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time magazine cover april 6 1998 from issue of
April 6, 1998
Cross-Gender Sex Pill

A new drug designed to treat impotence in men may have surprisingly similar effects in women


Irwin Goldstein could hardly wait for the FDA to approve Viagra. The renowned Boston University urologist is so excited about last week's approval of the first-ever impotence pill for men that he is opening a new sexual-dysfunction clinic, and will soon begin prescribing the drug--for women.

As doctors learn more about the causes of impotence, they're becoming increasingly convinced that the underlying mechanisms of male and female sexual dysfunction may not be so far apart. And if that's the case, it's entirely possible that the same pharmacological science that restores sexual function to men can work similar magic in women.

Viagra trials in women are already under way in Europe. In April the FDA is holding an invitation-only meeting of scientists and pharmaceutical executives to discuss possible testing and use of the drug in women in the U.S. And in June leading sex researchers will devote their annual meeting in Cape Cod to discussing how a range of impotence drugs might be tested in female patients. If the medications prove effective, they could offer women a safer alternative to the current best weapon against female sexual dysfunction, hormone-replacement therapy, which carries a slightly increased risk of cancer. Meanwhile, with the approval of Viagra (release date: mid-April) as an impotence treatment, doctors will be able to prescribe it "off-label" for women too. "We intend to use it in women once it's released for men," Goldstein says. "Not even a question."

Viagra's effects on the hydraulics of male sexuality are pretty straightforward. Originally developed as a heart medication, the drug works directly on the blood vessels, blocking an enzyme called phosphodiesterase. This enzyme prevents the release of certain neurotransmitters--most notably one called cyclic GMP--that cause the smooth muscles surrounding arteries to relax, allowing the arteries to expand. When this occurs in penile arteries, it leads to engorgement, which leads to erection.

While Viagra doesn't work for every impotent man, it does work for up to 80% of them. "There appears to be no group that has been tested that has a zero response," says urologist Dr. Harin Padma-Nathan of the University of Southern California. Even men with the most severe forms of impotence--spinal-injury victims, diabetics, those who have undergone prostate-cancer surgery--have responded.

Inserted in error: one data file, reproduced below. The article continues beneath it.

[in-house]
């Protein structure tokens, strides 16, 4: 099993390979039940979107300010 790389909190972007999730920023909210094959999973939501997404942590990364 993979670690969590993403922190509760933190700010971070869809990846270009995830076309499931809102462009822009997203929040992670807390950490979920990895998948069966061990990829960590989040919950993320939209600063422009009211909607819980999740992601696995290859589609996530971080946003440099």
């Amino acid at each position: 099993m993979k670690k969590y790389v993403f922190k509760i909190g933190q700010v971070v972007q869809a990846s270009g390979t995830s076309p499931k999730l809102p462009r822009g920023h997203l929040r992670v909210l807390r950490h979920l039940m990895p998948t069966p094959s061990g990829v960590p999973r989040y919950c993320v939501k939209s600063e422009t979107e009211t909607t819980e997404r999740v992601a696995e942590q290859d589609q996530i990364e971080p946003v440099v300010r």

Such results ought to mean good things for women too. Female genitals fill with blood during sexual stimulation just as male genitals do, resulting in engorgement of the clitoris and lubrication of the vagina. As women age, they experience some of the same genital problems men do, as a number of ailments--particularly atherosclerosis and diabetes--impair blood flow; this leads to vaginal dryness, pain during intercourse and problems in achieving orgasm. Indeed, according to one study, more than a third of women in the 18-to-59 age group experience sexual dysfunction, compared with just 10% of men. "Male sexuality has always been viewed as more important," says Julia Heiman, a psychologist at the University of Washington and one of the nation's leading experts on female sexual dysfunction. "A man needs an erection to have intercourse, so it's easy to regard a man's sexuality as important and a woman's as sort of an interesting pastime."

How effective Viagra is in women awaits the outcome of the tests. The FDA and Pfizer, the manufacturer, do not encourage women to use it. "We strongly recommend against women taking their husband's pills or physicians using it off-label," says Raymond Rosen, professor of psychiatry at the Robert Wood Johnson Medical School in New Jersey, who will chair the Cape Cod meeting.

Still, when it comes to Viagra, some physicians see potential benefits in careful, off-label use. Goldstein plans to test female patients--mostly postmenopausal women--for impaired blood flow and give the drug to those he thinks it can help. He has already received E-mail from women eager to try it. Other doctors are bracing for the same. "The Viagra avalanche is about to begin," says Rosen. "Where the oral contraceptive was liberating for younger people, Viagra may be the sexual-liberation pill of older adults." This time both men and women will be getting in line.

Impotence Drugs in the Works for Women

--Viagra (chemical name: sildenafil): Relaxes muscle cells to enhance blood flow. Early female trials under way in Europe; U.S. female trials will be discussed at an FDA meeting later this month

--Vasomax (phentolamine): Oral version of an approved injectable drug. Dilates blood vessels to increase flow. Male trials are near completion in the U.S.; female trials are planned

--Spontane (apomorphine): Works through the central nervous system. Male trials are nearing completion; female trials are planned

--Prostaglandin creams: Applied to surface of the genitals to stimulate blood flow. Male trials under way; female trials planned

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